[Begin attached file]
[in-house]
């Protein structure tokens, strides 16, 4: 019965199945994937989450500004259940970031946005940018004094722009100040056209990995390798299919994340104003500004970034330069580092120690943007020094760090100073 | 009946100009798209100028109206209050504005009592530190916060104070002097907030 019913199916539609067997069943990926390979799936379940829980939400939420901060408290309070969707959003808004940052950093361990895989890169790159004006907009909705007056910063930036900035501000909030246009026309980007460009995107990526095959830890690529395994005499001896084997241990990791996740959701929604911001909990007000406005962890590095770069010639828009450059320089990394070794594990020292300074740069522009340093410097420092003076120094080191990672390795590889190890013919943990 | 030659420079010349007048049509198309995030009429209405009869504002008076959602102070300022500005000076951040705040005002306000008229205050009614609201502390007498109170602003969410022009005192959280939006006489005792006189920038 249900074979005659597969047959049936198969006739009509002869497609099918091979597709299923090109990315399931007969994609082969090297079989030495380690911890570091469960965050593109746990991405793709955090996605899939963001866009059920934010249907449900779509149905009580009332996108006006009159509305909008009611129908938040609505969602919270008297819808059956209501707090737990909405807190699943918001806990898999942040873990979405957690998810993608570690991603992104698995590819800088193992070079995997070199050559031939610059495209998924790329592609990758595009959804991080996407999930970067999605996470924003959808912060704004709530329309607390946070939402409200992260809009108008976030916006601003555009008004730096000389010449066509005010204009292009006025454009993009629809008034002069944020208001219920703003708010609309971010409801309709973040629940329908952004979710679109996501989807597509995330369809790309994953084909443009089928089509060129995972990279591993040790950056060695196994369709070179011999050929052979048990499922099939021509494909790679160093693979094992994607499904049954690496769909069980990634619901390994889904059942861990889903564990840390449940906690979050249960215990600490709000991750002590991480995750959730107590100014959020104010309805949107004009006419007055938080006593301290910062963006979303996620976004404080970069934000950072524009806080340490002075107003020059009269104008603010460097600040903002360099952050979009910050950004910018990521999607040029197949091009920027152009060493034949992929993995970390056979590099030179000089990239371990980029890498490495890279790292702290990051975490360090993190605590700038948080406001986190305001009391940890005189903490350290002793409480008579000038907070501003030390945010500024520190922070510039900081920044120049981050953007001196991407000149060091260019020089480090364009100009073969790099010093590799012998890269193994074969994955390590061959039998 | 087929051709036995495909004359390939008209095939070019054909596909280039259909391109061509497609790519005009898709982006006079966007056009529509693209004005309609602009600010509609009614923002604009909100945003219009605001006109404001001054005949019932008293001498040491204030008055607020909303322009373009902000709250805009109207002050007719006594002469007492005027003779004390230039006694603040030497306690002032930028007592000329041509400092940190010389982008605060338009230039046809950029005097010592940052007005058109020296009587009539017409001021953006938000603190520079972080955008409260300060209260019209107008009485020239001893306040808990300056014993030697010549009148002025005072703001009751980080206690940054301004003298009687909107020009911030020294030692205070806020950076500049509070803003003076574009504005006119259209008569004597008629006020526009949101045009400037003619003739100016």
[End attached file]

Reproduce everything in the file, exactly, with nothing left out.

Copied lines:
[in-house]
């Protein structure tokens, strides 16, 4: 019965199945994937989450500004259940970031946005940018004094722009100040056209990995390798299919994340104003500004970034330069580092120690943007020094760090100073 | 009946100009798209100028109206209050504005009592530190916060104070002097907030 019913199916539609067997069943990926390979799936379940829980939400939420901060408290309070969707959003808004940052950093361990895989890169790159004006907009909705007056910063930036900035501000909030246009026309980007460009995107990526095959830890690529395994005499001896084997241990990791996740959701929604911001909990007000406005962890590095770069010639828009450059320089990394070794594990020292300074740069522009340093410097420092003076120094080191990672390795590889190890013919943990 | 030659420079010349007048049509198309995030009429209405009869504002008076959602102070300022500005000076951040705040005002306000008229205050009614609201502390007498109170602003969410022009005192959280939006006489005792006189920038 249900074979005659597969047959049936198969006739009509002869497609099918091979597709299923090109990315399931007969994609082969090297079989030495380690911890570091469960965050593109746990991405793709955090996605899939963001866009059920934010249907449900779509149905009580009332996108006006009159509305909008009611129908938040609505969602919270008297819808059956209501707090737990909405807190699943918001806990898999942040873990979405957690998810993608570690991603992104698995590819800088193992070079995997070199050559031939610059495209998924790329592609990758595009959804991080996407999930970067999605996470924003959808912060704004709530329309607390946070939402409200992260809009108008976030916006601003555009008004730096000389010449066509005010204009292009006025454009993009629809008034002069944020208001219920703003708010609309971010409801309709973040629940329908952004979710679109996501989807597509995330369809790309994953084909443009089928089509060129995972990279591993040790950056060695196994369709070179011999050929052979048990499922099939021509494909790679160093693979094992994607499904049954690496769909069980990634619901390994889904059942861990889903564990840390449940906690979050249960215990600490709000991750002590991480995750959730107590100014959020104010309805949107004009006419007055938080006593301290910062963006979303996620976004404080970069934000950072524009806080340490002075107003020059009269104008603010460097600040903002360099952050979009910050950004910018990521999607040029197949091009920027152009060493034949992929993995970390056979590099030179000089990239371990980029890498490495890279790292702290990051975490360090993190605590700038948080406001986190305001009391940890005189903490350290002793409480008579000038907070501003030390945010500024520190922070510039900081920044120049981050953007001196991407000149060091260019020089480090364009100009073969790099010093590799012998890269193994074969994955390590061959039998 | 087929051709036995495909004359390939008209095939070019054909596909280039259909391109061509497609790519005009898709982006006079966007056009529509693209004005309609602009600010509609009614923002604009909100945003219009605001006109404001001054005949019932008293001498040491204030008055607020909303322009373009902000709250805009109207002050007719006594002469007492005027003779004390230039006694603040030497306690002032930028007592000329041509400092940190010389982008605060338009230039046809950029005097010592940052007005058109020296009587009539017409001021953006938000603190520079972080955008409260300060209260019209107008009485020239001893306040808990300056014993030697010549009148002025005072703001009751980080206690940054301004003298009687909107020009911030020294030692205070806020950076500049509070803003003076574009504005006119259209008569004597008629006020526009949101045009400037003619003739100016």